A psychologist explains our obsession with other people’s opinions.
Roughly 6 million years ago, our chimpanzee ancestors migrated from the dense rainforest to the open savannah in East Africa. It was one of the most significant events in the history of human evolution.
Life on the sprawling grasslands precipitated a shift from individualistic ways of living to more cooperative ways. This was the birth of what you might call “social intelligence,” and it changed the way our minds work forever.
It explains why our psychological health depends so heavily on our status within a particular social group. It even explains why we love to exaggerate and why we’re so good at believing each other’s bullshit.
This is the argument psychology professor William von Hippel makes in his fascinating new book The Social Leap. According to Hippel, the move from the rainforest to the savannah produced a cascade of advances in human intelligence and innovation that led inexorably to the world we live in today. But it also cemented pathologies in the human mind that continue to shape how we live, think, and judge.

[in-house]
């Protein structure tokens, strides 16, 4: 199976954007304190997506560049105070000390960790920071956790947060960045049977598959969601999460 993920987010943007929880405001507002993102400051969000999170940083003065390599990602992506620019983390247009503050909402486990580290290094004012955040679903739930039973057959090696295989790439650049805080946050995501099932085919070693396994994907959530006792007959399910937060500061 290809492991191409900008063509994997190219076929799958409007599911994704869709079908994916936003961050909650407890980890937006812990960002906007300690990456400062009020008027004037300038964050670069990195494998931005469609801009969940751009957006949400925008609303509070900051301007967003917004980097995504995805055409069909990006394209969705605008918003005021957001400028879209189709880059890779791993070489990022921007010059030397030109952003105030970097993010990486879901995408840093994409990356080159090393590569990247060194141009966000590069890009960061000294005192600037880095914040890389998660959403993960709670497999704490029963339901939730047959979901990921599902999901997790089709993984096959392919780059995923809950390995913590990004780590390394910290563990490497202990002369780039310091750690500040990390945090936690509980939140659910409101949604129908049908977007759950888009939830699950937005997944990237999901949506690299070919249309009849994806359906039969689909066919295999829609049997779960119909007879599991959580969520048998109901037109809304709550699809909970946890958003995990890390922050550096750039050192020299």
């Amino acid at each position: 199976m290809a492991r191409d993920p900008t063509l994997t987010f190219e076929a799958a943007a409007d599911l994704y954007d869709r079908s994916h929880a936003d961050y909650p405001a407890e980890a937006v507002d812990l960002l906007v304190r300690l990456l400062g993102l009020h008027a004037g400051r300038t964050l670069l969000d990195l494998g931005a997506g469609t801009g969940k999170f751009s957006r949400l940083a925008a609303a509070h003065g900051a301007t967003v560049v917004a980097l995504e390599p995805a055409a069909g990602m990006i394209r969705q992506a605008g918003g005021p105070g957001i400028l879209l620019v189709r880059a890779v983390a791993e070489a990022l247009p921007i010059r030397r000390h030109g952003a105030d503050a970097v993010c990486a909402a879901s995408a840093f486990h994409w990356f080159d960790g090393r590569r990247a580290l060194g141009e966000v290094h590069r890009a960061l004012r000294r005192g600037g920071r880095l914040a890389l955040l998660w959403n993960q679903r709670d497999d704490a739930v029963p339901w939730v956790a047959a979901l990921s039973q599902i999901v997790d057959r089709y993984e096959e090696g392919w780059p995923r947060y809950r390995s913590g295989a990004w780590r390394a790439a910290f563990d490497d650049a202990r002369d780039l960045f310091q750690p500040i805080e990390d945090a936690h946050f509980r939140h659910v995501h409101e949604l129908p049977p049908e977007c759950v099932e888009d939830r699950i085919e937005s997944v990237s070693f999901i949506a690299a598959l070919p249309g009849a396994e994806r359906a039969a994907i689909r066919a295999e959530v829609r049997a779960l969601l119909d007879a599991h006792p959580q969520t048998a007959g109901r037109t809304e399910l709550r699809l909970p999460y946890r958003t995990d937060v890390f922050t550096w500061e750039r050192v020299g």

I spoke with Hippel about the significance of the “social leap” and why he believes this mostly overlooked part of human history explains so many of our psychological quirks.
A lightly edited transcript of our conversation follows.
Your book is obviously about the past, but it has just as much to say about the present, about why human beings are so strange and self-destructive. Why tell this story now?
William von Hippel
I’m really interested in social intelligence. I want to know what makes people socially successful. And I’ve